Paying Workers Under the Table? The Consequences for Business Owners Can Be Harsh
It is a reasonably common practice for certain business owners to pay workers “under the table” or “off the books.” Oftentimes, the business owner engages in this practice because he or she believes that the action will save the company money and avoid tedious record-keeping responsibilities. Workers often agree to go along with the practice because they believe the money to be tax-free. Unfortunately, there are consequences to this behavior, ones that can produce harsh results not only for the business, but also for the business owner and the employee. Concerned about potential tax troubles? Contact a Sacramento tax attorney of NewPoint Law Group.
Payroll tax fraud investigations can arise at either the state or federal level. In California, the Employment Development Division enforces the obligation to pay employment taxes. For business owners, detection at the state level often means that their problems are just beginning, as the EDD freely shares tax information with the IRS. This information can then be used by the IRS to pursue the business and responsible parties for the nonpayment or underpayment of federal employment tax.
Potential Consequences for Employers Who Pay Employees Off the Books
For business owners who rely on “under the table” payments to workers, the risk of facing an audit can be substantial. The IRS and state agencies like the California EDD are particularly rigorous regarding the identification of payroll tax non-compliance. The agencies make use of statistical methods and can compare the company’s payroll to other similar businesses. Significant deviation from the norm is often grounds for an audit. Furthermore, an “employee” who attempts to claim unemployment or who attempts to gain leverage in employment disputes also lead to identification and enforcement action. The failure to pay Social Security and related employment taxes are rather severe, since “responsible parties” can be held personally liable for the unpaid taxes.
Who Is a “Responsible Party”?
The employment taxes belong to a category of taxes known as “trust fund” taxes because, per IRC § 7501, these taxes are to be held in a special trust account for the United States. Individuals who fail to take this action may be subject to the Trust Fund Recovery Penalty as set forth in IRC § 6672(a). This holds that any person who is required to “collect, truthfully account for, and pay over” employment tax and other taxes–and willfully attempts to do so–can be liable for “a penalty equal to the total amount of the tax evaded, or not collected, or not accounted for and paid over.” Individuals who may be considered a “responsible party” and held liable for the unpaid tax can include:
- Corporate officers
- Corporate directors
- Payroll service providers
- Professional employer organizations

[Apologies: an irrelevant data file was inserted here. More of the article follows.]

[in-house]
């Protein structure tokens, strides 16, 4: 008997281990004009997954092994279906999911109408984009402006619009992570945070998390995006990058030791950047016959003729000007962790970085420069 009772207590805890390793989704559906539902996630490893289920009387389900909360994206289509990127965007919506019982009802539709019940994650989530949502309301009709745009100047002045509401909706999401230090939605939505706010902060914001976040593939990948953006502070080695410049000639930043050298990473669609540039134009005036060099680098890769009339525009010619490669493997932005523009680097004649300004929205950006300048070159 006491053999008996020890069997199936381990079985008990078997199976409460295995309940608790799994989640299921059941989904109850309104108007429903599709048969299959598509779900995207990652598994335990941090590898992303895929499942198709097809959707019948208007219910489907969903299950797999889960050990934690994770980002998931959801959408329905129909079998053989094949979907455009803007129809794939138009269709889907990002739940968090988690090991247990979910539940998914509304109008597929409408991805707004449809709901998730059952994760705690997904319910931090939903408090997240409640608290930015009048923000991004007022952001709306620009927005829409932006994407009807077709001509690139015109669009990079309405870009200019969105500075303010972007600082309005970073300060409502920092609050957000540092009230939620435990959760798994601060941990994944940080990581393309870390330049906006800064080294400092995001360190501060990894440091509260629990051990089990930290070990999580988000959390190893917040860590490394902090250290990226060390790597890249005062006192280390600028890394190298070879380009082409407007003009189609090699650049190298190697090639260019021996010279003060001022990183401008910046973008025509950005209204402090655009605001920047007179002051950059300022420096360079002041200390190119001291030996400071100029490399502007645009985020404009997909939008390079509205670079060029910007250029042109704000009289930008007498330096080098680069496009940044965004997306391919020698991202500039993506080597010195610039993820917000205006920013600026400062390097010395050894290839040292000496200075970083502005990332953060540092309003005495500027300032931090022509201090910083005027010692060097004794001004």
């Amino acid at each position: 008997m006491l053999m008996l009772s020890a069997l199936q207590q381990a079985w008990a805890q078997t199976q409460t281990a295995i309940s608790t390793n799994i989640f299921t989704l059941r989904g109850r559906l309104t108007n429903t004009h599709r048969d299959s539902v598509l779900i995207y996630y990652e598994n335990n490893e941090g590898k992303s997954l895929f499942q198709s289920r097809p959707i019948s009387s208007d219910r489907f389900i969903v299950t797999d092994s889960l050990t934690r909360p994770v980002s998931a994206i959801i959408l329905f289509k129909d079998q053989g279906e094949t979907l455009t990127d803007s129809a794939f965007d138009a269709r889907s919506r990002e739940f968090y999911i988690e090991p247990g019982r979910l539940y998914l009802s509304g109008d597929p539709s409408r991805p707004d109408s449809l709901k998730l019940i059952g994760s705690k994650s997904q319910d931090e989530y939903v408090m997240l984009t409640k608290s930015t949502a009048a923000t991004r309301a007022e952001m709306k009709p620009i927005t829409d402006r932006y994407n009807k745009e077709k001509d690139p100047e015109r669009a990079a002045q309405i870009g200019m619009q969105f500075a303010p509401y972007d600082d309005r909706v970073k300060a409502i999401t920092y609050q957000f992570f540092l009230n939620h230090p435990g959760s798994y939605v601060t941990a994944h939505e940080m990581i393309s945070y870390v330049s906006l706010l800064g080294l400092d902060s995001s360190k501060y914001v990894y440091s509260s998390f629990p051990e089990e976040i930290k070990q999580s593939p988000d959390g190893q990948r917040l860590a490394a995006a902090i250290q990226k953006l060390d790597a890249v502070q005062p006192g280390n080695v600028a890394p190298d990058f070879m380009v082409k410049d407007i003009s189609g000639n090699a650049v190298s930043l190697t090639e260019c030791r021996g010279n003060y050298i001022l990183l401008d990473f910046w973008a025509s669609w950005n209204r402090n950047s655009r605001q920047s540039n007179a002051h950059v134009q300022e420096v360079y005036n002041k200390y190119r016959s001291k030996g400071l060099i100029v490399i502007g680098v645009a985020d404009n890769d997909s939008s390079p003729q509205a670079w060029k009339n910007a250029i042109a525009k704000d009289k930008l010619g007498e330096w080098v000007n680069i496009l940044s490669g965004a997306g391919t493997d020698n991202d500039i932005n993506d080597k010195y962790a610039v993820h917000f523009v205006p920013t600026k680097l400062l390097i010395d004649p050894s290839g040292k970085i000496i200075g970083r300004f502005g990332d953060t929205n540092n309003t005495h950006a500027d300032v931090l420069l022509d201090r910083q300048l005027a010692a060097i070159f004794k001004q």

- Responsible parties within a payroll service provider or professional employer organization
Employees Also Face Consequences for Off the Books Income
Employees also face consequences when they do not file taxes on all sources of income. If there is a need to collect unemployment, employees are unlikely to be eligible for benefits. If the worker gets hurt on the job, he or she is often ineligible for workers’ comp. benefits. Moreover, the employee’s “under the table” work also places their future Social Security benefits at risk. These are but a few of the consequences the workers can face. In short, the practice can have serious, life-altering repercussions for both parties.
Cash-Intensive Businesses Already Face Increased Scrutiny
It is important to note that both the IRS and the EDD recognize that businesses which deal exclusively or predominately in cash are presented with a greater opportunity to commit various types of fraud, including payroll fraud. This means that businesses like restaurants, convenience stores, auto dealers, gas stations, check cashing stores, liquor stores, and many other businesses already face an enhanced risk and rigorous audit techniques. These and other businesses are subject to an array of audit techniques, such as comparisons to similar businesses in similar industries and statistical audit techniques. Red flags can involve significantly fewer employees, implausible explanations regarding operations, and other signs that will trigger an extremely meticulous audit or a criminal investigation for tax fraud.
If You’re Facing an IRS Audit, Contact a Sacramento Tax Lawyer of NewPoint Law Group
If your business faces an audit when you have paid wages under the table, or have otherwise failed to adhere to payroll tax obligations, don’t attempt to handle an audit alone. Likewise, household employers who have paid a maid, nanny, or gardener $1,000 or more in off-the-books wages are also subject to fines and penalties. An experienced Sacramento tax audit attorney of the NewPoint Law Group can fight to protect you from a worst-case scenario. To discuss how we can steer and manage an audit, call us at 1-800-358-0305 or contact us online today.